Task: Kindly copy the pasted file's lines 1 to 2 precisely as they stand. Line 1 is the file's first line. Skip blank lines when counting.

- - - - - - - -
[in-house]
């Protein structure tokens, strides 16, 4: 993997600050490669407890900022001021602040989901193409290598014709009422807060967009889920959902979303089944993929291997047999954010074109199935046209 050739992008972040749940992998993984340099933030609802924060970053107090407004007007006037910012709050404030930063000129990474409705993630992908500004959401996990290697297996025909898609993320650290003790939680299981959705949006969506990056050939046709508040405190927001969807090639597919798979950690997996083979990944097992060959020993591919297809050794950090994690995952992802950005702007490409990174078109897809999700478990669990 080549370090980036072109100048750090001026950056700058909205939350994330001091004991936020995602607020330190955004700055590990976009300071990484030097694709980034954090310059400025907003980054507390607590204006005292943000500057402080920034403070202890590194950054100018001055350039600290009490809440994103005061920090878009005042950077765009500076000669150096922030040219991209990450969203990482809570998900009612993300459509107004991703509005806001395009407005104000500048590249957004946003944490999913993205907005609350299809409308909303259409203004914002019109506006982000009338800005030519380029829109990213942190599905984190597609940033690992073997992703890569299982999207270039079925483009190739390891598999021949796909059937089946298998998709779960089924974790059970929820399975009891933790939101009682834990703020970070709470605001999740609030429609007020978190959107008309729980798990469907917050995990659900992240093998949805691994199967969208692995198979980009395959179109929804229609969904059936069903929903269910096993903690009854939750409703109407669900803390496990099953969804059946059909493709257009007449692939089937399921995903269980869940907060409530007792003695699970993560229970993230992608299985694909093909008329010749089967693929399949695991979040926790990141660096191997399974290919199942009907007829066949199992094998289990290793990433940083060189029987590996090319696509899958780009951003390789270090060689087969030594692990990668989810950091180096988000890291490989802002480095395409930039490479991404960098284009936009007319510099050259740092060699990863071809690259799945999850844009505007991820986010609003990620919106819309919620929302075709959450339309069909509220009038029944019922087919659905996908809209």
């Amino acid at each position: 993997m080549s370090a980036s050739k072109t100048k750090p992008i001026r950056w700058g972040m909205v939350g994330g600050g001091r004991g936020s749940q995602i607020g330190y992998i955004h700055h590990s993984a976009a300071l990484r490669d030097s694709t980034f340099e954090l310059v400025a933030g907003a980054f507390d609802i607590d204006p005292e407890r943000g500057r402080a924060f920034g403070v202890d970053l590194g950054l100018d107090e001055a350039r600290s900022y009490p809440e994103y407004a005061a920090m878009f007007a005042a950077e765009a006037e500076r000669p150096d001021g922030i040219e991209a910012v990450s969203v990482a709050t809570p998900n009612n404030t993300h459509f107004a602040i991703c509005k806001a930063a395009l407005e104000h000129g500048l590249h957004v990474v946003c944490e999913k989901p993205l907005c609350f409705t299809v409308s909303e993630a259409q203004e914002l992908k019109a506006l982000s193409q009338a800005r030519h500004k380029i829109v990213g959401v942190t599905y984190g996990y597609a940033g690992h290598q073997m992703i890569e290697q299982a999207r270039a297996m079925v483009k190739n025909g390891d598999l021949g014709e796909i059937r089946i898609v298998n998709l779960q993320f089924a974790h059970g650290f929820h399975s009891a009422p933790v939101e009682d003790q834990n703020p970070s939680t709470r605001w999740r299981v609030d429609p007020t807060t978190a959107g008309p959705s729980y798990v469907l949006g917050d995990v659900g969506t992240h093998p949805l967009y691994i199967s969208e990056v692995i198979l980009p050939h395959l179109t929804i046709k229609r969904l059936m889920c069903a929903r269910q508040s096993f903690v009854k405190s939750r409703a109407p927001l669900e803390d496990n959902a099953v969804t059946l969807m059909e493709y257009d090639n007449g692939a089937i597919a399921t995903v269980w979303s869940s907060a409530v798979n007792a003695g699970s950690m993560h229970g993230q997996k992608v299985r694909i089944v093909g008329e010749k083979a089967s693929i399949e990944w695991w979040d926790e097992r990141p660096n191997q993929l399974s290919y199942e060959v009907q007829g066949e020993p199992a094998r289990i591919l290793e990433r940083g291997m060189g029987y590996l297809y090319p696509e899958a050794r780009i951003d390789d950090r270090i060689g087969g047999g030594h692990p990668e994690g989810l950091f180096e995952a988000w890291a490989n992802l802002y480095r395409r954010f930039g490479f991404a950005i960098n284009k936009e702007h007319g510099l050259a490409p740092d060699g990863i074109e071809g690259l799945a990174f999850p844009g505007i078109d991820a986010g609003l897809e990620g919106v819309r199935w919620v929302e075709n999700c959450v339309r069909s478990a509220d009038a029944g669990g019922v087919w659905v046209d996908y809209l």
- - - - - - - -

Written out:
[in-house]
């Protein structure tokens, strides 16, 4: 993997600050490669407890900022001021602040989901193409290598014709009422807060967009889920959902979303089944993929291997047999954010074109199935046209 050739992008972040749940992998993984340099933030609802924060970053107090407004007007006037910012709050404030930063000129990474409705993630992908500004959401996990290697297996025909898609993320650290003790939680299981959705949006969506990056050939046709508040405190927001969807090639597919798979950690997996083979990944097992060959020993591919297809050794950090994690995952992802950005702007490409990174078109897809999700478990669990 080549370090980036072109100048750090001026950056700058909205939350994330001091004991936020995602607020330190955004700055590990976009300071990484030097694709980034954090310059400025907003980054507390607590204006005292943000500057402080920034403070202890590194950054100018001055350039600290009490809440994103005061920090878009005042950077765009500076000669150096922030040219991209990450969203990482809570998900009612993300459509107004991703509005806001395009407005104000500048590249957004946003944490999913993205907005609350299809409308909303259409203004914002019109506006982000009338800005030519380029829109990213942190599905984190597609940033690992073997992703890569299982999207270039079925483009190739390891598999021949796909059937089946298998998709779960089924974790059970929820399975009891933790939101009682834990703020970070709470605001999740609030429609007020978190959107008309729980798990469907917050995990659900992240093998949805691994199967969208692995198979980009395959179109929804229609969904059936069903929903269910096993903690009854939750409703109407669900803390496990099953969804059946059909493709257009007449692939089937399921995903269980869940907060409530007792003695699970993560229970993230992608299985694909093909008329010749089967693929399949695991979040926790990141660096191997399974290919199942009907007829066949199992094998289990290793990433940083060189029987590996090319696509899958780009951003390789270090060689087969030594692990990668989810950091180096988000890291490989802002480095395409930039490479991404960098284009936009007319510099050259740092060699990863071809690259799945999850844009505007991820986010609003990620919106819309919620929302075709959450339309069909509220009038029944019922087919659905996908809209």